sprite writes
broodings from the burrow

March 31, 2016

yarning along at the end of march
posted by soe 2:47 am

I’ll admit to being in a low place, which means I play more computer and phone games and watch inane or repeat television shows than do productive things like read or knit. I know some of what’s causing it and that time is just going to have to get me through the next couple weeks, which are likely to continue being hard. However, volleyball starts back up this coming week, sunset creeps later every day, and the ski season is over. I’ve sat outside several days this week and have gone on a couple bike rides. The garden is under way, and we’ll pick our baseball games for the year this weekend. Much like getting pulled under by a big wave at the ocean, I know that if I don’t panic about the sinking feeling, I’ll come out the other side a little battered, but not much worse for the experience.

That said, I did start a new book this week: Vaseem Khan’s The Unexpected Inheritance of Inspector Chopra starts on the title character’s final day at work as a Mumbai police inspector before a medically recommended early retirement. It’s also the day he gets a letter from his uncle informing him he’s about to receive a bequest — a baby elephant. I’ve only reached the day after retirement, and already Chopra’s feeling a bit antsy. I don’t think retirement is going to suit him too well.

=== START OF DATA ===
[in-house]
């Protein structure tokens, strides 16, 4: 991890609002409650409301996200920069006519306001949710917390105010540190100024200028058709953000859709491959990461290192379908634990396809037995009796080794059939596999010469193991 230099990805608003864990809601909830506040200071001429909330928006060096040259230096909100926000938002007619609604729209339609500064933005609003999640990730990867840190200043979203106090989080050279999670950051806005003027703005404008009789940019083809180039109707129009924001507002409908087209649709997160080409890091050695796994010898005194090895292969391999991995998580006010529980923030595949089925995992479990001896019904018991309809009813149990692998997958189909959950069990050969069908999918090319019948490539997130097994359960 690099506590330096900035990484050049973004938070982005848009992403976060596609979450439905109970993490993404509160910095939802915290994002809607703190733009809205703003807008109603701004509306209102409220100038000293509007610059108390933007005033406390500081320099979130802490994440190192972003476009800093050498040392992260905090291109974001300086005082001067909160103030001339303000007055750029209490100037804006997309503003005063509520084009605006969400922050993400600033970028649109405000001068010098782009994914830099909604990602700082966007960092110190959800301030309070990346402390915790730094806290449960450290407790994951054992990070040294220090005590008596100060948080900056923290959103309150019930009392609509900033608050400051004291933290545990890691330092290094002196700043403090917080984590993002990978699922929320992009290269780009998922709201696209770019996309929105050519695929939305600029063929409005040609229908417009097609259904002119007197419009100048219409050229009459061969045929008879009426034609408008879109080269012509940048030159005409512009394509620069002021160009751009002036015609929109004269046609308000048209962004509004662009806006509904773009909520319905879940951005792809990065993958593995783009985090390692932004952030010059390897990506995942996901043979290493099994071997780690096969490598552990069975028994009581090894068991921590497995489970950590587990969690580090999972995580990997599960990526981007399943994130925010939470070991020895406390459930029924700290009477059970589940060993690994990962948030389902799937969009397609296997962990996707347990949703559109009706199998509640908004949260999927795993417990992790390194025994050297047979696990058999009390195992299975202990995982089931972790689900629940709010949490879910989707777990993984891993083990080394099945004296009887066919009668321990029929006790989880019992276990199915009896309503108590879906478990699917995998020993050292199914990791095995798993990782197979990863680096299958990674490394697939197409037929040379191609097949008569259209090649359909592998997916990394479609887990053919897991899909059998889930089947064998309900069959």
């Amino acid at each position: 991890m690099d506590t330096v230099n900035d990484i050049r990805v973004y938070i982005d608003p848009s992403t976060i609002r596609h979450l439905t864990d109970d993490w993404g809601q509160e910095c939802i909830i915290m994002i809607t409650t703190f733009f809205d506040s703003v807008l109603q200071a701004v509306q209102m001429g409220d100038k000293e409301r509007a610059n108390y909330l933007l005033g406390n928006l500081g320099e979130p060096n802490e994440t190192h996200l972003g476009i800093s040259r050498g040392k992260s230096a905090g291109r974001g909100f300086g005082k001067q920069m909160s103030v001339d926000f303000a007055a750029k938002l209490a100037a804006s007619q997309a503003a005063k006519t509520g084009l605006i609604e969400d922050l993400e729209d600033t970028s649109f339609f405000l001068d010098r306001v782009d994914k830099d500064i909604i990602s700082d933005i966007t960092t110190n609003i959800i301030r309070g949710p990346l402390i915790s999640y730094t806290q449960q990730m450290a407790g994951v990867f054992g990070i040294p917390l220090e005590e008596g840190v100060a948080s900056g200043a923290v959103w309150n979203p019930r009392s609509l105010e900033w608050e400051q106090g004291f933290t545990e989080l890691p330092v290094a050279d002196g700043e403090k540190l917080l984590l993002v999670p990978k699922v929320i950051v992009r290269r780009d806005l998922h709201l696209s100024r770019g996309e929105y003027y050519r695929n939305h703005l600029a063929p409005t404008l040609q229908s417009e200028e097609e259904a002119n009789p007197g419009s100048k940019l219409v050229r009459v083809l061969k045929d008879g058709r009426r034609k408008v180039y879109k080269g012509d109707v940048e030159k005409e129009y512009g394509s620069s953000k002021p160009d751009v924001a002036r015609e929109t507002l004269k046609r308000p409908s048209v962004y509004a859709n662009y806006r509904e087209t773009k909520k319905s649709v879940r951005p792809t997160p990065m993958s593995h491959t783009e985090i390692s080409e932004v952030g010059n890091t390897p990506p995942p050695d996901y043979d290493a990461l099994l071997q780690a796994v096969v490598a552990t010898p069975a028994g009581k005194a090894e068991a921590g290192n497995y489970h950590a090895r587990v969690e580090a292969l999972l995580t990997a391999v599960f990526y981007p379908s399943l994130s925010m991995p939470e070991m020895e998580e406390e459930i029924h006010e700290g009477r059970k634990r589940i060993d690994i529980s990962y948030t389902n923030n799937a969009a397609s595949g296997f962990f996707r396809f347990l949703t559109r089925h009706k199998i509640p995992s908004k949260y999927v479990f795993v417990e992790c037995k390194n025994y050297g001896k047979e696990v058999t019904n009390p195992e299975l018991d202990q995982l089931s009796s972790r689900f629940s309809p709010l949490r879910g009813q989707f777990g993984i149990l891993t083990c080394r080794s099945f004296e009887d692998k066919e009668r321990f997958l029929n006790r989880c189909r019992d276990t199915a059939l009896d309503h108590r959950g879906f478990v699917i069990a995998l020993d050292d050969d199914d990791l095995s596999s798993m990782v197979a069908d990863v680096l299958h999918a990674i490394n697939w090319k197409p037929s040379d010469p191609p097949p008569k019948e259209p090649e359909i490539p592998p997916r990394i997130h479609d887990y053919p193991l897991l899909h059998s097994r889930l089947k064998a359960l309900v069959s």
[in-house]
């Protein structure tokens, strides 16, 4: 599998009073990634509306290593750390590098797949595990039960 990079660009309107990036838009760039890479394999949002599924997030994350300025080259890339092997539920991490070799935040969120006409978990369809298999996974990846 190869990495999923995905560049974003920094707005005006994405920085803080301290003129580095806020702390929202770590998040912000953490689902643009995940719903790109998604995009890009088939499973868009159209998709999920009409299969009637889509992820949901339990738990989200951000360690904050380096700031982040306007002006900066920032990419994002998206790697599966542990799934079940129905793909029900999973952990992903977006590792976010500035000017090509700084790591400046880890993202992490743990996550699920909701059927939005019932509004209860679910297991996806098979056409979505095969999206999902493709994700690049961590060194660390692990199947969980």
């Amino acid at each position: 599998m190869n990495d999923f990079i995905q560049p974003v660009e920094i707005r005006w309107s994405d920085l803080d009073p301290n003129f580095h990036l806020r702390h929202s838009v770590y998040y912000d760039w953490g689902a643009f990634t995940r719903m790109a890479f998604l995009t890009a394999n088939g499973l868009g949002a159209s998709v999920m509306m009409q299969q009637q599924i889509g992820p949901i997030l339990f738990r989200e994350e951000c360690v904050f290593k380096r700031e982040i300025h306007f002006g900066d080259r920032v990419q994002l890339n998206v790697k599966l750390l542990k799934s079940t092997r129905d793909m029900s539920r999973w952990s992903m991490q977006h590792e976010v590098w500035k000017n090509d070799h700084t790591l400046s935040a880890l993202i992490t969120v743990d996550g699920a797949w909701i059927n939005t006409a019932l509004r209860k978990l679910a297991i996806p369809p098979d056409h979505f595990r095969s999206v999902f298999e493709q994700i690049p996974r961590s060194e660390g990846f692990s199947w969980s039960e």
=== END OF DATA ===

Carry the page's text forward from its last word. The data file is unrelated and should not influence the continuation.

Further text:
Yarning along at the End of March

I’ve started carrying around, although haven’t yet started working on, the second sock of my Sock Madness pair. I cast on a random sock twice this month, once with too few stitches and now with too many, so clearly that yarn needs to go into time-out until it can decide it’s going to cooperate and fit a leg properly. Hopefully it will see sense and allow itself to be re-jiggered (60 stitches, maybe) before the next time I need some mindless knitting for a concert or meeting.

Yarning along with Ginny at Small Things.

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March 29, 2016

ten on tuesday: outdoor things
posted by soe 2:41 am

Looking toward Rosslyn

This week’s Ten on Tuesday topic from Carole asks us to write about Ten Things I Like to Do Outdoors:

  1. Be at the beach. I like to swim in the summer. I like to wade in the spring and fall. I like to walk briskly in the winter. I like to look for shells. I like to watch dolphins swim past. I like to read. I like to picnic. I like to nap. Pretty much everything else I like doing in life is better when done outdoors at the beach.
  2. Ride my bike. Rudi and I do not agree on a ton of things about cycling, but we both concur that there is very little point in doing it indoors. It’s also a surprisingly nice way to see a city at the ground level while covering more ground, if you have that option. I’m lucky that I quickly overcame my concerns about biking in traffic, which even some of Rudi’s suburban cycley friends don’t like to do. We also have some very nice bike trails around and just outside the city if you are leery about spending a lot of time in the same space as cars. Oh, and, it makes you very virtuous if you bike to an ice cream shop and then bike home after consuming a cone.
  3. Listen to music. Concerts are great at any time of the year in any setting, but they’re especially nice outside. We are partial to the free Friday night concerts at Yards Park, which finds us across town to mark the start of nearly every weekend between Memorial Day and Labor Day.
  4. Swim. This partially goes along with #1, but it also applies to lakes, ponds, and pools. I somehow never bring myself to get to the indoor pools here in D.C., but I’m at the outdoor pool by my garden every weekend it’s open, if only for half an hour.